Grisman, Leslie, Hargeaves & Smith chat with Quentin Young

Grisman, Leslie, Hargreaves & Smith chat with Quentin in a video interview at Second Story Garage in Boulder, Colorado.

Bluegrass emphasizes tradition. For all the proliferation of jamgrass and its variants, especially in Colorado, the old ways of bluegrass have an inherently powerful pull that keep successive players from growing too far from the roots.

But the quartet Grisman, Leslie, Hargreaves & Smith does much to expand the possibilities of a bluegrass lineup. Bluegrass songs are essentially country songs, and country songs aren’t supposed to have more than a few chords or get too complex rhythmically.

GLH&S doesn’t seem to know about these rules. Their instrumental songs, realized through Sam Grisman’s bass, Dominick Leslie’s mandolin, Alex Hargreaves’ fiddle and Nathaniel Smith’s cello (the presence of cello is the first sign that something different is happening here), take compositional risks and search for unusual sounds. Parts of their music are devoted to finding new ways to play their instruments. The spirit of GLH&S’ music is reminiscent of the Punch Brothers, and members of the two bands share a very high degree of skill.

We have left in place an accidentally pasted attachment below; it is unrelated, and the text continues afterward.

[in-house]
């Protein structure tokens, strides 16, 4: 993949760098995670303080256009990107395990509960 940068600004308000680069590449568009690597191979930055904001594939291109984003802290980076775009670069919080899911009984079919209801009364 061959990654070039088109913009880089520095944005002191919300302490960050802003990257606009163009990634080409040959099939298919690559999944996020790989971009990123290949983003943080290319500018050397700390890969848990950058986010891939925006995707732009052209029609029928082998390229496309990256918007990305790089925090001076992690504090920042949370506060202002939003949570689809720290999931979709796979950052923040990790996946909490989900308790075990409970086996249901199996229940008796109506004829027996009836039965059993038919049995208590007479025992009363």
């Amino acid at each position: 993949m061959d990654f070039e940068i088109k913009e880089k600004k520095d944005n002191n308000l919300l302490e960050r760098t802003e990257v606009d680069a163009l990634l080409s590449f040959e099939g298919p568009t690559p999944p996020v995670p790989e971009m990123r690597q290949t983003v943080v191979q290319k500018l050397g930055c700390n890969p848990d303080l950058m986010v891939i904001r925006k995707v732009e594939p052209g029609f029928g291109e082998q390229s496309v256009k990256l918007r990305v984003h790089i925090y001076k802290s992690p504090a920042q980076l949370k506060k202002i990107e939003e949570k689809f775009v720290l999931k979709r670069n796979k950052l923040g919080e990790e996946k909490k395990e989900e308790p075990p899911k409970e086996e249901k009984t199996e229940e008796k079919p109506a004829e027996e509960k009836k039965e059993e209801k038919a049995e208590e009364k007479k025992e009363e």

GLH&S has released one EP, The Brotet, and though the band started as a “supergroup” side project — each of the members has an impressive performance resume — it’s poised to evolve into something bigger. When they came to the Garage, they performed “Shrimp Island Reel,” “Harkeesh, Harkash” and “Hemenway,” and they talked about the future of their collaboration in an interview with Quentin.

What they brought us: A signed cup that bears the mysterious words “Harkeesh, Harkash,” which appears to have some kind of deep meaning for the band.

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